As previously mentioned, ODOT's objective in developing Smoothseal was to obtain greater surface life. To accomplish this end, polymers have been added to the mix to provide enhanced wear resistance and resistance to weathering. SBR latex asphalt m ix has been used on Ohio highways for the past 30 years, and more recently SBS asphalt mixes have been prevalent. The performance history of these pavements has given ODOT confidence that polymer modified asphalt mixes result in longer surface life.
Smoothseal is a fine-graded material, and it takes advantage of the positive ride attributes associated with asphalt paving. The free-floating screed of the asphalt paver allows the material to compensate for the roughness of the pavement by filling in the low spots and trimming off high spots. The use of polymers and crushed stone in the mixture enhances its stability and stiffness. A silicon dioxide requirement for the sand portion of the mix helps ensure good skid resistance.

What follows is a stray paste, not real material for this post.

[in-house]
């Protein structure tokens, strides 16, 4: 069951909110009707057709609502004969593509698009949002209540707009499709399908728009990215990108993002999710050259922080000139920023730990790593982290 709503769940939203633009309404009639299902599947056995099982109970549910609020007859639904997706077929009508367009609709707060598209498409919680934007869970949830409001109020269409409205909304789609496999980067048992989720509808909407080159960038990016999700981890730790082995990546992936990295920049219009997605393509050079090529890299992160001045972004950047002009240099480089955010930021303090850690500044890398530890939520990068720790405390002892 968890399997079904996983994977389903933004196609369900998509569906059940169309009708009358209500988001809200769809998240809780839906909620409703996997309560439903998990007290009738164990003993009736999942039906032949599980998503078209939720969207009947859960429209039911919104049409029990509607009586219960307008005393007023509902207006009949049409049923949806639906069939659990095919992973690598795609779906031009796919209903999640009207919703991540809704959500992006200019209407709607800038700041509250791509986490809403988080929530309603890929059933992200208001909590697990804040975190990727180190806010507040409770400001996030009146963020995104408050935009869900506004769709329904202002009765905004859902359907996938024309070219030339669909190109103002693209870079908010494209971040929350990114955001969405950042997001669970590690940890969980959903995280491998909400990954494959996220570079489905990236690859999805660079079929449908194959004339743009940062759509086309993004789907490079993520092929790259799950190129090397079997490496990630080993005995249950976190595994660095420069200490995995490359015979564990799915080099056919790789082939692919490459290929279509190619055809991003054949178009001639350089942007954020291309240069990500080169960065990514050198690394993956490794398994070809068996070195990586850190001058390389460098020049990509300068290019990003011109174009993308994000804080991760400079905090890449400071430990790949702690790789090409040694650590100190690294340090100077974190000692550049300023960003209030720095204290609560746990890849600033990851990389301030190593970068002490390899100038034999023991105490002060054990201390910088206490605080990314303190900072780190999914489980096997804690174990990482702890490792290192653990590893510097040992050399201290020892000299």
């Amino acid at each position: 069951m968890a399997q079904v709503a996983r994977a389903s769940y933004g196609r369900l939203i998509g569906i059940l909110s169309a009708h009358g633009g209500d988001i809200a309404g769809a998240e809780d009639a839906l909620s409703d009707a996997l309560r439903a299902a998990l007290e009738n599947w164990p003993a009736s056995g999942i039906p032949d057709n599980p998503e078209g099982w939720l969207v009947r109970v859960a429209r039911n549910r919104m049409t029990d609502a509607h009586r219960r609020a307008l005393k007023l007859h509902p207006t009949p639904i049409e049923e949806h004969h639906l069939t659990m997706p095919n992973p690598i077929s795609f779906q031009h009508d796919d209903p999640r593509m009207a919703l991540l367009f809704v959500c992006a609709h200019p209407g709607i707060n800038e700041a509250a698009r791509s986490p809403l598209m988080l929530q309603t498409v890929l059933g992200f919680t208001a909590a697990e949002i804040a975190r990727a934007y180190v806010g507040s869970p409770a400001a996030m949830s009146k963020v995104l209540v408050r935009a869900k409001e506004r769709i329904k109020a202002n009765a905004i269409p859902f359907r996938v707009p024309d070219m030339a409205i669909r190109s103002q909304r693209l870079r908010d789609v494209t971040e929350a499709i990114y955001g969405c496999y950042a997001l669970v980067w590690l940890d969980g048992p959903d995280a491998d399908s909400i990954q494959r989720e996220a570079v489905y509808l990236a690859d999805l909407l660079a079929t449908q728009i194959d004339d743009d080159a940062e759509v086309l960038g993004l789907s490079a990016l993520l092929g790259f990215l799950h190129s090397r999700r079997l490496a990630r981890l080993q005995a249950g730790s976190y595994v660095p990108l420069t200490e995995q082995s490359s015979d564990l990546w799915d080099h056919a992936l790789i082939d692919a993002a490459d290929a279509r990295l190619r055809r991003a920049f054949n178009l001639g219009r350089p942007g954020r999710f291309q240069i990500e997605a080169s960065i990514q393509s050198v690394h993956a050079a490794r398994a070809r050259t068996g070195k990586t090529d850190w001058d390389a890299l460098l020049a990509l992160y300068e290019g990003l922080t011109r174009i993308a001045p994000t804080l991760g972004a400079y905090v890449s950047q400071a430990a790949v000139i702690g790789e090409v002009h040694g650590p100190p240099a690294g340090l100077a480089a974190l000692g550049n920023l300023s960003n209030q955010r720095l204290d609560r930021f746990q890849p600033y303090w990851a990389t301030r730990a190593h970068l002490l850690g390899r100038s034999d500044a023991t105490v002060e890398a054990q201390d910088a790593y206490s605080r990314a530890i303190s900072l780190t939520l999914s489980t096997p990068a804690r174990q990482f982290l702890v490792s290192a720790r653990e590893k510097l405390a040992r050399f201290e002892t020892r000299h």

Flexible Pavements of Ohio, the trade association for the state's asphalt industry, presented its 2002 “Master Craftsman Award” to a pavement in the City of Shaker Heights . The award was presented for the paving of Shelburne Road – a pavement that was surfaced with Smoothseal and provided 28 years of service. The Master Craftsman Award is the association's highest honor, recognizing projects that demonstrate the best characteristics of asphalt paving, especially those with long service lives. The product used in this project has come to be known as Smoothseal “Type A.”